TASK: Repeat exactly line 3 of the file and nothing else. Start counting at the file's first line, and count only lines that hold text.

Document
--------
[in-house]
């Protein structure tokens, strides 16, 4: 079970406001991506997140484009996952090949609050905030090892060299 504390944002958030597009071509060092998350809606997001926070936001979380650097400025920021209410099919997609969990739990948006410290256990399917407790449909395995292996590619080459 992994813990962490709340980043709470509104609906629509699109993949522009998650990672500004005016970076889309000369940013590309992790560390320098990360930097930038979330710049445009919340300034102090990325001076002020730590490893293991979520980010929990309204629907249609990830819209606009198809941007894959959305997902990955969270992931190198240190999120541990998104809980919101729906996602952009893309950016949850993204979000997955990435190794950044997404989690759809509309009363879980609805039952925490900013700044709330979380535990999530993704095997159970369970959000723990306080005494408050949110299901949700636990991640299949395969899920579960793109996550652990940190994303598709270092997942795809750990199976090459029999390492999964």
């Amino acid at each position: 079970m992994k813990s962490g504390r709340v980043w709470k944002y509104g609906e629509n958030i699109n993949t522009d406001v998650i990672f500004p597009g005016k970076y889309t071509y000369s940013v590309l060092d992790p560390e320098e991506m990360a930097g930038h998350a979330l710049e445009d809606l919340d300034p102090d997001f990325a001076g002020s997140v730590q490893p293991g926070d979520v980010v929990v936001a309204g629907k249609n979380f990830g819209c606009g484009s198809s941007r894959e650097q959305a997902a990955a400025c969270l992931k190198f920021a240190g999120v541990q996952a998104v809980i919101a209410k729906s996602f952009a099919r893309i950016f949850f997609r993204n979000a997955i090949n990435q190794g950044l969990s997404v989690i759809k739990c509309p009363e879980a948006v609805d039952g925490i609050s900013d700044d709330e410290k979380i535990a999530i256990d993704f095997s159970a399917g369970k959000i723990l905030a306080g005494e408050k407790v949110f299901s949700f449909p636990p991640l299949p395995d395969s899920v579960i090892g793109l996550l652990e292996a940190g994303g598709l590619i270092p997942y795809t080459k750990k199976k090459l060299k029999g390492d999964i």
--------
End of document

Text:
């Amino acid at each position: 079970m992994k813990s962490g504390r709340v980043w709470k944002y509104g609906e629509n958030i699109n993949t522009d406001v998650i990672f500004p597009g005016k970076y889309t071509y000369s940013v590309l060092d992790p560390e320098e991506m990360a930097g930038h998350a979330l710049e445009d809606l919340d300034p102090d997001f990325a001076g002020s997140v730590q490893p293991g926070d979520v980010v929990v936001a309204g629907k249609n979380f990830g819209c606009g484009s198809s941007r894959e650097q959305a997902a990955a400025c969270l992931k190198f920021a240190g999120v541990q996952a998104v809980i919101a209410k729906s996602f952009a099919r893309i950016f949850f997609r993204n979000a997955i090949n990435q190794g950044l969990s997404v989690i759809k739990c509309p009363e879980a948006v609805d039952g925490i609050s900013d700044d709330e410290k979380i535990a999530i256990d993704f095997s159970a399917g369970k959000i723990l905030a306080g005494e408050k407790v949110f299901s949700f449909p636990p991640l299949p395995d395969s899920v579960i090892g793109l996550l652990e292996a940190g994303g598709l590619i270092p997942y795809t080459k750990k199976k090459l060299k029999g390492d999964i």